“Tension is who you think you should be. Relaxation is who you are.” — Chinese Proverbour fears.”
Last week, I wrote that things are going to get better. This week, there were several examples that I was right!
For one, there was a huge breakthrough in the global race to find a cure for AIDS. News outlets reported this week that a London man was cleared of the HIV virus after doctors successfully replicated a stem cell transplant procedure that cured another man 12 years ago.
This news is huge, and it gives me so much hope. It gives me hope for those who are still struggling with the disease. It gives me hope for the scientists and researchers who have spent endless weeks, months and years working to find a breakthrough. It gives me hope for all the advocates and activists who have been pushing hard on this issue, as well as on other diseases that still have no cure, like Alzheimer’s. (I’m crossing my fingers that we’ll find a treatment or cure for it soon.)
This story is just one example that breakthroughs happen when you stay at it. That’s good news not just for doctors and researchers. It’s good news for all of us who keep grinding and striving to do better and get better for ourselves.
What exactly does better look like? Well, funny you ask because, this week, I’ve been thinking a lot about this question myself.
I’ve been thinking about how we’ve become far too accustomed to watching people behave badly—screaming, ranting and throwing tantrums—on TV and in public spaces. We’ve seen this behavior so much lately that all we do anymore is shrug our shoulders.
That’s why people were shocked when they saw my friend Gayle King sit calmly and quietly while R. Kelly went off the rails during their CBS News interview. Think about it: we weren’t shocked to see R. Kelly go off. No, instead we were all amazed that Gayle behaved so well in the face of that on national TV. Isn’t that something? We were taken aback by her calm, her dignity and her experience. This should give us all pause. (Let’s not forget that Gayle has been a journalist for more than 40 years.)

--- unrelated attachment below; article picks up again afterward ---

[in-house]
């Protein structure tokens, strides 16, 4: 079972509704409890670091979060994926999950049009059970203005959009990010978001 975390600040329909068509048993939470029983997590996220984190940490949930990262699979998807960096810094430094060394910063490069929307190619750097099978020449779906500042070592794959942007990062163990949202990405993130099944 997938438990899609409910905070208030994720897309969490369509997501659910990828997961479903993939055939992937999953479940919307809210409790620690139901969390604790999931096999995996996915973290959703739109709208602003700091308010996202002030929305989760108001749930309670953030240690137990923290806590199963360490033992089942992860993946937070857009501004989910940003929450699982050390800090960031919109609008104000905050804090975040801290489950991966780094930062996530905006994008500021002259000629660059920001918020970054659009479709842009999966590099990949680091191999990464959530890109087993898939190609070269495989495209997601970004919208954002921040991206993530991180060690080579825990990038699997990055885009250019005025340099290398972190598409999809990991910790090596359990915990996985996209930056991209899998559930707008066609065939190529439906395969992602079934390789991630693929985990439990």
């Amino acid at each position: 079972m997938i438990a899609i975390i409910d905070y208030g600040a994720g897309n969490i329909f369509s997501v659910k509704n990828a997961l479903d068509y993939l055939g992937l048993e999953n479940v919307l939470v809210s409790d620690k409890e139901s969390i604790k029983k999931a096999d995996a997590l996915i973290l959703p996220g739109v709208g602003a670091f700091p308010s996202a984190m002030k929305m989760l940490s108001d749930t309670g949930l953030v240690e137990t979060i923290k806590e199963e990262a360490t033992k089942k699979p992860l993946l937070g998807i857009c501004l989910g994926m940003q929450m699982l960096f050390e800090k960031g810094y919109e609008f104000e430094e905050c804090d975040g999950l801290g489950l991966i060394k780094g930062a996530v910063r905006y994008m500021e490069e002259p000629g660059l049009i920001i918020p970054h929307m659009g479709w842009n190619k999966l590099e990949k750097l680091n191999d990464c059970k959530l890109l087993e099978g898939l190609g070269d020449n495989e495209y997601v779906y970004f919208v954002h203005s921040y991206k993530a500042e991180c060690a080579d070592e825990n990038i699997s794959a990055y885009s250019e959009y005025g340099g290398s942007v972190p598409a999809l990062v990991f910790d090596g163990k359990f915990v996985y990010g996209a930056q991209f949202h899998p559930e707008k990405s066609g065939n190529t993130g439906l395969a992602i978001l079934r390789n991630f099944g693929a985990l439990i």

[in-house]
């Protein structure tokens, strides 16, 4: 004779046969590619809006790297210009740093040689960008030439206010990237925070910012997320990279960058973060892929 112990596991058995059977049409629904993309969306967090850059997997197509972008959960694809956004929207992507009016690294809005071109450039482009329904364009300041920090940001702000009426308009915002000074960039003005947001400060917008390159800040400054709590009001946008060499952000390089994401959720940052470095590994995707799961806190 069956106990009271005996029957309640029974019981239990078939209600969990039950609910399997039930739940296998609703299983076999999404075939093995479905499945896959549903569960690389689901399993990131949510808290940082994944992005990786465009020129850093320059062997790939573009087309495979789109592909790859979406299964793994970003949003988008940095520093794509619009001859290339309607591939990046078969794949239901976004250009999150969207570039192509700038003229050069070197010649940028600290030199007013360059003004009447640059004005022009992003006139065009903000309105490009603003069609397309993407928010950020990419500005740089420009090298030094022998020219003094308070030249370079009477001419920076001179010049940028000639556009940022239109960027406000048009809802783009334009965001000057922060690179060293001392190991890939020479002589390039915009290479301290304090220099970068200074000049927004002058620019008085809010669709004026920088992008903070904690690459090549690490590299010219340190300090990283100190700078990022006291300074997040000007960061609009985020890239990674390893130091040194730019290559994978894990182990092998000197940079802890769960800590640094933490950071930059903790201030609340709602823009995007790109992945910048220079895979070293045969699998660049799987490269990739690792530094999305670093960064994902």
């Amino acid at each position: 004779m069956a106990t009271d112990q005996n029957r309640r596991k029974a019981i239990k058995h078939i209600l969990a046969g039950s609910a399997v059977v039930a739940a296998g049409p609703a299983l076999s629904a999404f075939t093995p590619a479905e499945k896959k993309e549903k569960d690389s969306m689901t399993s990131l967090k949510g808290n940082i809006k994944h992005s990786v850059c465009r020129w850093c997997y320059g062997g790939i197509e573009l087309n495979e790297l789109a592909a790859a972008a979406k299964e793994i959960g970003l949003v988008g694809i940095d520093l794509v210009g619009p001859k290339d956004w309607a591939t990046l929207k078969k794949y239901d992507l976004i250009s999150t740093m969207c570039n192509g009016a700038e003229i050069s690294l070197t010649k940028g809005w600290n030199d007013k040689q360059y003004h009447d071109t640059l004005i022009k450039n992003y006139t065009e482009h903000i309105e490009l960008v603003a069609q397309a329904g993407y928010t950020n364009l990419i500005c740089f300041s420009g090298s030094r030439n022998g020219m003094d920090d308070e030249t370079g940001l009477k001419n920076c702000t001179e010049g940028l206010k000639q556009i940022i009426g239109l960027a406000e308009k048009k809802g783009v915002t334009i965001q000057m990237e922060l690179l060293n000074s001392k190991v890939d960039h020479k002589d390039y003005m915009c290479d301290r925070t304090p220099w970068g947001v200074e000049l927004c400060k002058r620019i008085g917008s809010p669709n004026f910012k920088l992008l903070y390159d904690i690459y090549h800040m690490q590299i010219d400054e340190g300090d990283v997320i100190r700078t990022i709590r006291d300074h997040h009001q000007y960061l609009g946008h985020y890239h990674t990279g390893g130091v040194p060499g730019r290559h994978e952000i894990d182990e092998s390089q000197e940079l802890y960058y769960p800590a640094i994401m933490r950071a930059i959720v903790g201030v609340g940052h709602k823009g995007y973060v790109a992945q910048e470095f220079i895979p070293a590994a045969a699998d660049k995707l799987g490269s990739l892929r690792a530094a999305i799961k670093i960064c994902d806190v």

There were other examples of classiness this week as well.
How classy and strong was Alex Trebek when he calmly shared the news about his heartbreaking cancer diagnosis? How classy was Oprah when she calmly interviewed the two men who bravely shared their stories of alleged childhood sexual abuse and Michael Jackson after HBO’s Leaving Neverland?
Calm, strong, classy and dignified. That’s what better looks like.
Better looks like humanitarians who calmly and diligently go about their work on the frontlines of humanity. May we shine more light on them. May we also shine a light on those who are calmly and indefatigably searching for answers to our most deadly diseases. May we admire the calm that lives within them, and may we also seek it within ourselves. Trust me, calm does live inside you. Class does as well.
Class looks like the professor who held a student’s baby while he taught so that the father could take notes. (See the video in our news section.)
Class looks like the guy on the subway who took off his shirt to clothe a man who didn’t have one.
Class looks like Sen. Martha McSally, who shared her story about being raped at the hands of her military superior in a calm, measured, yet forceful, way.
All of these images, along with many more, have convinced me that the desire for better is all around us. The desire for calm responses, calm engagements, and calm dialogue is all around us, too.
I, for one, can hear better when someone speaks to me from a place of calm. I am more inspired by leaders who remain calm and clear about their values and their vision. They make me hopeful and assure me that better is on the horizon.
So, the next time someone rails at you, do what Gayle King did and calmly respond. Or, just quietly get up and walk out.
This Lenten season, let’s give up the drama. Let’s turn off the soap operas. Let’s challenge ourselves to seek out examples of calm, quiet and resolve each and every day.
Better comes when we realize we deserve it. Better comes when we challenge ourselves to be strong, calm, classy and dignified. Better comes when we honor those qualities in others. Better comes when we can see it, so open your eyes. Better is blooming.
Dear God, please help me remain calm, strong, classy and dignified, no matter what life throws my way. Amen.
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